Germany could accept nuclear enrichment in Iran
(Reuters) - Iran should be allowed to enrich uranium for power generation provided there is close monitoring by U.N. inspectors to ensure it is not trying to develop atomic weapons, Germany's defense minister said.
The minister's comments may suggest that after years of failed negotiations with Iran, Germany and some other Western powers were willing to compromise with Iran over enrichment in order to resolve peacefully the nuclear stand-off with Tehran, reports Trend.
But it was clear that this view was unacceptable to Washington, which contacted the German government to clarify it and said Berlin had dismissed the Reuters story as "erroneous."
But the German government did not challenge the story.
In an interview with Reuters this week, Defense Minister Franz Josef Jung was asked if Iran should be allowed to enrich uranium under the scrutiny of the Vienna-based International Atomic Energy Agency (IAEA).
He said: "Yes, I think so. The offer includes everything. That means the civilian use of nuclear energy is possible but not atomic weapons. And monitoring mechanisms must be applied. I think it would be wise for Iran to accept this offer," he said.
Jung was referring to a June 6 offer of incentives made to Iran by Germany and the five permanent U.N. Security Council members -- the United States, Britain, France, China and Russia.
State Department spokesman deputy spokesman Adam Ereli denied there were any divisions among the major powers. He said that the German government had been contacted about the interview and told Washington "this is an erroneous story."
NO GERMAN DENIAL
But Berlin did not deny it or say that it was "erroneous."
German government spokesman Ulrich Wilhelm said in a statement to Reuters that it stood firm with the five council members on the issue of Iran in backing the June 6 offer and reiterated that Berlin wanted Iran to suspend enrichment in order to enable negotiations on the offer to take place.
"It's up to Iran, through a suspension of enrichment, to create the conditions for negotiations and win back international trust," Wilhelm said.
"Nothing has changed regarding the position of the six countries and the German government," he said.
Western countries worry that Iran is trying to develop nuclear weapons under cover of an atomic power program. Iran says it only wants peaceful nuclear energy.
Diplomats familiar with the offer say it does allow for Iran to enrich, though the timeframe would have to be negotiated.
Jung did not mention any timeframe when Iran -- which has been enriching uranium for months on a small scale -- could be permitted to make nuclear fuel with the West's blessing. But he said close IAEA oversight would be sufficient to show the world whether Tehran's nuclear program was as peaceful as it says.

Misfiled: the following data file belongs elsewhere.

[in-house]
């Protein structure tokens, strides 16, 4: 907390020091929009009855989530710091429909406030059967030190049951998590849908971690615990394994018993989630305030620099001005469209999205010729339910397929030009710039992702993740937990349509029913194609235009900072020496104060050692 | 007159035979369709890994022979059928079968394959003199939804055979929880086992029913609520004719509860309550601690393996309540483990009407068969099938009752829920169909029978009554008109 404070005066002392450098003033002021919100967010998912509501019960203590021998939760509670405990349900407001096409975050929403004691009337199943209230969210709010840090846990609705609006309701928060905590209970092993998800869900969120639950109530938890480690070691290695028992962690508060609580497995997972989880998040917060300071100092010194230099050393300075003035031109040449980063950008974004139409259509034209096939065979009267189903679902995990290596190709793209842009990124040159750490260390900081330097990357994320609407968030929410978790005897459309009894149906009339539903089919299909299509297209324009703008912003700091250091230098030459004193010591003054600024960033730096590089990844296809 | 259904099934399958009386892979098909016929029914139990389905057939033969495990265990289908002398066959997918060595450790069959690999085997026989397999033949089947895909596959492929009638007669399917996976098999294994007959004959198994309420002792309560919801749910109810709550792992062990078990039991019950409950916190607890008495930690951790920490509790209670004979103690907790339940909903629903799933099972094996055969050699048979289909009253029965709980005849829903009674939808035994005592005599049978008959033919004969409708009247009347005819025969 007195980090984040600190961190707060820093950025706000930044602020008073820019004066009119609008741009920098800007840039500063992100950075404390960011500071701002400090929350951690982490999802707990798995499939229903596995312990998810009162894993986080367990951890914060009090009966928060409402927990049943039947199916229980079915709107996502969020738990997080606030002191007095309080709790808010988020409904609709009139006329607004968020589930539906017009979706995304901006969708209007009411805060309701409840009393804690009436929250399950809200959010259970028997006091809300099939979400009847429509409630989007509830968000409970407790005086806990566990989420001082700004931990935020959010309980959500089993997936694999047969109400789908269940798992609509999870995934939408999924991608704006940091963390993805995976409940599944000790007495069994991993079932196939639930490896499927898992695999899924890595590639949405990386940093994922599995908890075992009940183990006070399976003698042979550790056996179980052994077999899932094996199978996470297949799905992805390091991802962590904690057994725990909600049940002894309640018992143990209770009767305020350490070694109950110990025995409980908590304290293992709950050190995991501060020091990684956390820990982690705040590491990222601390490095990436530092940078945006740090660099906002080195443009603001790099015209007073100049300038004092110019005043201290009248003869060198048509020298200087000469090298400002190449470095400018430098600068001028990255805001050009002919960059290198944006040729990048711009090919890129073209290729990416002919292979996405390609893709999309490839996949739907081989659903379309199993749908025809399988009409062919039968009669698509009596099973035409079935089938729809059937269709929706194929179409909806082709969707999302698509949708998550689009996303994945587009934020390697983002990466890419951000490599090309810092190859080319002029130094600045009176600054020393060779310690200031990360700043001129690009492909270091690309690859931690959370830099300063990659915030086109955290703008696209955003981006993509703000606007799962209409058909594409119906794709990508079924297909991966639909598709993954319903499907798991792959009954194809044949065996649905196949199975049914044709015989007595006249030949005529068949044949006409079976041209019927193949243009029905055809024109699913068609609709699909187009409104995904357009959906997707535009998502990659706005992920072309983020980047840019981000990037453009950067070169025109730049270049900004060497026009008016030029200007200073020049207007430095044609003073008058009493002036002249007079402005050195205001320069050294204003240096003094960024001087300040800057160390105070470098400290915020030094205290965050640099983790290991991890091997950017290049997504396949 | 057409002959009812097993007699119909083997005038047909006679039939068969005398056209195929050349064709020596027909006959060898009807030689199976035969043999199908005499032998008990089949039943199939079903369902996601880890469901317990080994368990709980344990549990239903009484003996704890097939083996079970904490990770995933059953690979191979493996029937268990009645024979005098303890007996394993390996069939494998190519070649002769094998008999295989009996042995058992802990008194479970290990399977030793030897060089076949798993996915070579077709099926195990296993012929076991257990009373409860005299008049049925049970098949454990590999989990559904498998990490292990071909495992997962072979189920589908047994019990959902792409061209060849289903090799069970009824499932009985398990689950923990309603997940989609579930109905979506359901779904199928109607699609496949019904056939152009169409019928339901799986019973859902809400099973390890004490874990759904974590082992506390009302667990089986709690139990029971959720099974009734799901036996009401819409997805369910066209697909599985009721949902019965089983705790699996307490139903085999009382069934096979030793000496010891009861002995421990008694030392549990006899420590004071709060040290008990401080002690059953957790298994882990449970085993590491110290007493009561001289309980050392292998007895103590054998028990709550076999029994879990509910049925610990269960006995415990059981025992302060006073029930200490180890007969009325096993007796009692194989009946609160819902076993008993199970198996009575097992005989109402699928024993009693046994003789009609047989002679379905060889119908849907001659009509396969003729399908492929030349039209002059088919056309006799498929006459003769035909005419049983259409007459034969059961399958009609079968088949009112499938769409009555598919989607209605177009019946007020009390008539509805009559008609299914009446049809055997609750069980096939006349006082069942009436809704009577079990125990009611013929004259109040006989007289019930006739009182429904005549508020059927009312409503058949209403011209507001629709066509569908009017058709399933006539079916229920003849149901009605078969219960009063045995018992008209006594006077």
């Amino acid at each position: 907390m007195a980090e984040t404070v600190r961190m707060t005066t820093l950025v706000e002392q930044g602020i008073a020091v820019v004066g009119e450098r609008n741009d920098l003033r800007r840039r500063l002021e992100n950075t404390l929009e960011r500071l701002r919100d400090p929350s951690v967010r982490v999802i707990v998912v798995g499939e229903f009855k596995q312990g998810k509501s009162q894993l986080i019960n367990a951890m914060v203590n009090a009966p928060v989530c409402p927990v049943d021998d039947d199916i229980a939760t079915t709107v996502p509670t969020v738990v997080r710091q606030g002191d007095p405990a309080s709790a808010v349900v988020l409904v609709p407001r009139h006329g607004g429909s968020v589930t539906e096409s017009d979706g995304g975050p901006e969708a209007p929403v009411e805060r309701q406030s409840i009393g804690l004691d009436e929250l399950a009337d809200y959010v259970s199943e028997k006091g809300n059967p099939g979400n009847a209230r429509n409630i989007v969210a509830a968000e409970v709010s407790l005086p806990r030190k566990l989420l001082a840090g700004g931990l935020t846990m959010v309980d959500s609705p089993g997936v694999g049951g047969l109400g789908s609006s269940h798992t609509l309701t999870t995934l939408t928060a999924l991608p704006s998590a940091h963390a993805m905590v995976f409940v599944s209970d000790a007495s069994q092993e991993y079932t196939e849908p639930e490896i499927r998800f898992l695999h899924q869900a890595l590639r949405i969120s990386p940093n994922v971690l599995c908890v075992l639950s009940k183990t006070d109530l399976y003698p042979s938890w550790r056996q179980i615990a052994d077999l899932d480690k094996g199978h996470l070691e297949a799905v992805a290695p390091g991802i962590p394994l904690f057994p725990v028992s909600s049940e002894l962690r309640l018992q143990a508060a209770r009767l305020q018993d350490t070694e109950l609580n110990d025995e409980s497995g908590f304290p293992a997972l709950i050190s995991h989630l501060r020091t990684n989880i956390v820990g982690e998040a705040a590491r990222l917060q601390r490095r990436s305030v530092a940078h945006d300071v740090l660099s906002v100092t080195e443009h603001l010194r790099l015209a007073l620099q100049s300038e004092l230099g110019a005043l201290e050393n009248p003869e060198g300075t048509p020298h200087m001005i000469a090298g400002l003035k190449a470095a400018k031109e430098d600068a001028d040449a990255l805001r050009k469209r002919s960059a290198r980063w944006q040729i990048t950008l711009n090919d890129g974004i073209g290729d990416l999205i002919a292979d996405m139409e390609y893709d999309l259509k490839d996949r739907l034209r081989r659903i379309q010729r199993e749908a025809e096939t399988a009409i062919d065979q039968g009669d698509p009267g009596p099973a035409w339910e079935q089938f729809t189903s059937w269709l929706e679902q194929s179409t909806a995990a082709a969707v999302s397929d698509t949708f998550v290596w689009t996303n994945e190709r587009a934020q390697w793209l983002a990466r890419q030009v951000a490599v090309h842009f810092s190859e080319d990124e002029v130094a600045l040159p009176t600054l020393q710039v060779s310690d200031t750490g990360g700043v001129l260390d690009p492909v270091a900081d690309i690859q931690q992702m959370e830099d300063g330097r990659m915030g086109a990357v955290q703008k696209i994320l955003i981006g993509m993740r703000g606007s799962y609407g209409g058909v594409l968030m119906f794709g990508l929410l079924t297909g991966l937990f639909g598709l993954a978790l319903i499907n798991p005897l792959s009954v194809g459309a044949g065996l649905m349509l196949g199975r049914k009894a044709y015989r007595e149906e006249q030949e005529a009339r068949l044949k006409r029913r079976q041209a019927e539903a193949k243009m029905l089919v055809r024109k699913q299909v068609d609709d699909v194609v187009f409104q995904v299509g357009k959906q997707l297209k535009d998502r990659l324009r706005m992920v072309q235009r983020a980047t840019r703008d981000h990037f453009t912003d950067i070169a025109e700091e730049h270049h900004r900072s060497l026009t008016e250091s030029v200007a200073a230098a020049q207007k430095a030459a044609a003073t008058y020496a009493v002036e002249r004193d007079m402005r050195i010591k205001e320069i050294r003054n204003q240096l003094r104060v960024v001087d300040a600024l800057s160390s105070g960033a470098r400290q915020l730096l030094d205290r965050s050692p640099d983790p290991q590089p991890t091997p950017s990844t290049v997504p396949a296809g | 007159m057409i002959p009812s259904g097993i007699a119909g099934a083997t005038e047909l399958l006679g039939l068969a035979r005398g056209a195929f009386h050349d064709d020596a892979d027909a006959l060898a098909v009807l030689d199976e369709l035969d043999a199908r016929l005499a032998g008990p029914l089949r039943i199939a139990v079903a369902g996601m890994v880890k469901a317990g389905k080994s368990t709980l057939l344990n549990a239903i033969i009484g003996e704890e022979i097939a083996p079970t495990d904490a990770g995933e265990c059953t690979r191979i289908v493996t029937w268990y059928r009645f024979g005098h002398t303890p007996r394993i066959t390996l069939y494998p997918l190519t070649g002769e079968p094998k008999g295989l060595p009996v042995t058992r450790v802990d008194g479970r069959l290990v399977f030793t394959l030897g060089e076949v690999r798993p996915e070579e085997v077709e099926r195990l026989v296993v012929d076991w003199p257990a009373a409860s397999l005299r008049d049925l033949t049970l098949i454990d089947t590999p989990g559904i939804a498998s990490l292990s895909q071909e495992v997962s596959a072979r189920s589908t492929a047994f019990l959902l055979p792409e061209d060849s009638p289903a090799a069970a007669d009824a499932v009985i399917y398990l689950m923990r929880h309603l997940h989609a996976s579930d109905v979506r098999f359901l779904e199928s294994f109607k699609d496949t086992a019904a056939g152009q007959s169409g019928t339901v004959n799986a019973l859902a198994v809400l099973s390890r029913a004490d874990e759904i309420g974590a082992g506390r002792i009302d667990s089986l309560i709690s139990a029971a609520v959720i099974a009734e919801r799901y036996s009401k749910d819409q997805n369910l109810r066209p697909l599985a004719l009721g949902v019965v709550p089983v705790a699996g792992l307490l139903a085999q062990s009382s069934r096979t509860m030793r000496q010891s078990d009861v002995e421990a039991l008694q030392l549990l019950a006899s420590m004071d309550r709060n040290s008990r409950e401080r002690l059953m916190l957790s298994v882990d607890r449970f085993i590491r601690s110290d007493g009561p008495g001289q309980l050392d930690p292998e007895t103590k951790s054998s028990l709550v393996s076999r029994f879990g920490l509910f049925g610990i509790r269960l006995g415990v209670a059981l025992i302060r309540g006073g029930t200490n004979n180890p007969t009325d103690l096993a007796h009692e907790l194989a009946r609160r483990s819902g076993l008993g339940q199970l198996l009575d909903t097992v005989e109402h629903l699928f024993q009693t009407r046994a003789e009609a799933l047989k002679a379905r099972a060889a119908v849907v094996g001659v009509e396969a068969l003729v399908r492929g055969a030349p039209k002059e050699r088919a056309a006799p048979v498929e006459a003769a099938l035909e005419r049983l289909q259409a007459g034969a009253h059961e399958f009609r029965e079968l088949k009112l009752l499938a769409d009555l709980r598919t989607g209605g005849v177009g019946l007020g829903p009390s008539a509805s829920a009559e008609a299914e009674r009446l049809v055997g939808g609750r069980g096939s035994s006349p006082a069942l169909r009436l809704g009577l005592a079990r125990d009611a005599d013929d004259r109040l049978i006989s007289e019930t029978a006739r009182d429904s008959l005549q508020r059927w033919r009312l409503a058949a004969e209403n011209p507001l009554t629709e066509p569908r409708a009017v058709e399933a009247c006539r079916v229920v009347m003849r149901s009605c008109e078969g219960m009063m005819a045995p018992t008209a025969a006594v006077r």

"IAEA inspections can provide those assurances through monitoring. That is not a problem," he said.
It may be that the implication that Iran could, at least in theory, safely enrich uranium under IAEA supervion is what prompted the U.S. reaction to Jung's comments. Many in Washington would prefer that Iran not enrich at all for many years to come -- if ever.
But according to one IAEA diplomat, who requested anonymity due to the sensitivity of the issue, there are officials in all six of the countries that made the offer who agree with Jung.
Jung, a member of Chancellor Angela Merkel's conservative Christian Democrats, said he understood U.S. reservations but added that a ban on Iranian enrichment work was unrealistic.
"One cannot forbid Iran from doing what other countries in the world are doing in accordance with international law. The key point is whether a step toward nuclear weapons is taken. This cannot happen," he said.
"REALISTIC WAY FORWARD"
Although all six countries that back the incentives offer would prefer that Iran suspend its enrichment program, there is growing concern that the deadlock over whether Iran should be allowed keep its enrichment program could prevent negotiations with Iran from ever taking place, diplomats in Vienna have said.
The IAEA diplomat said Jung's comments were a nice surprise.
"If this position is not retracted or undermined by accusations of going-it-alone, then it's real news," the diplomat said. "If we all want a negotiated solution, this is the only realistic, sensible and reasonable way forward."
Tehran has yet to respond to the offer and the United States and Germany have called for an answer by the G8 summit in July.